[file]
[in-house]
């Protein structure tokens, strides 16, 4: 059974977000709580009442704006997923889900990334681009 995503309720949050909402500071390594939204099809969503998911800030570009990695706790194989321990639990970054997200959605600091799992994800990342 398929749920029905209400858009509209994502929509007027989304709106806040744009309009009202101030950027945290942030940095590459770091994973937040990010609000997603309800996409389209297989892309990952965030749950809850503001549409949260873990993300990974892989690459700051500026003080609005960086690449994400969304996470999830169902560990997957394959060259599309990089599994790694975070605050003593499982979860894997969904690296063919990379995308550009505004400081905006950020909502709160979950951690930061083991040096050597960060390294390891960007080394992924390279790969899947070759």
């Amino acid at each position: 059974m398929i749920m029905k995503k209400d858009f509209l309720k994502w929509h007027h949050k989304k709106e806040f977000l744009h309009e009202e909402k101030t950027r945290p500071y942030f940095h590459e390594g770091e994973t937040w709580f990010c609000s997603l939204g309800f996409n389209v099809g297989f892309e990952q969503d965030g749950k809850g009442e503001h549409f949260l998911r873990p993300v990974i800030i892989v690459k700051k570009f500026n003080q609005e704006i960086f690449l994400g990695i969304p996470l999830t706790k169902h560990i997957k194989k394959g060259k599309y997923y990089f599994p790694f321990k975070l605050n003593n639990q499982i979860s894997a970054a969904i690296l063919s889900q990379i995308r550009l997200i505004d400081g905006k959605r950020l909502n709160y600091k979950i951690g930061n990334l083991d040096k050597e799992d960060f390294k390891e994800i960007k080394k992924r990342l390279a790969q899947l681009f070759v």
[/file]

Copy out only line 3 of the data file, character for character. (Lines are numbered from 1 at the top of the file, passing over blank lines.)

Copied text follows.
């Amino acid at each position: 059974m398929i749920m029905k995503k209400d858009f509209l309720k994502w929509h007027h949050k989304k709106e806040f977000l744009h309009e009202e909402k101030t950027r945290p500071y942030f940095h590459e390594g770091e994973t937040w709580f990010c609000s997603l939204g309800f996409n389209v099809g297989f892309e990952q969503d965030g749950k809850g009442e503001h549409f949260l998911r873990p993300v990974i800030i892989v690459k700051k570009f500026n003080q609005e704006i960086f690449l994400g990695i969304p996470l999830t706790k169902h560990i997957k194989k394959g060259k599309y997923y990089f599994p790694f321990k975070l605050n003593n639990q499982i979860s894997a970054a969904i690296l063919s889900q990379i995308r550009l997200i505004d400081g905006k959605r950020l909502n709160y600091k979950i951690g930061n990334l083991d040096k050597e799992d960060f390294k390891e994800i960007k080394k992924r990342l390279a790969q899947l681009f070759v």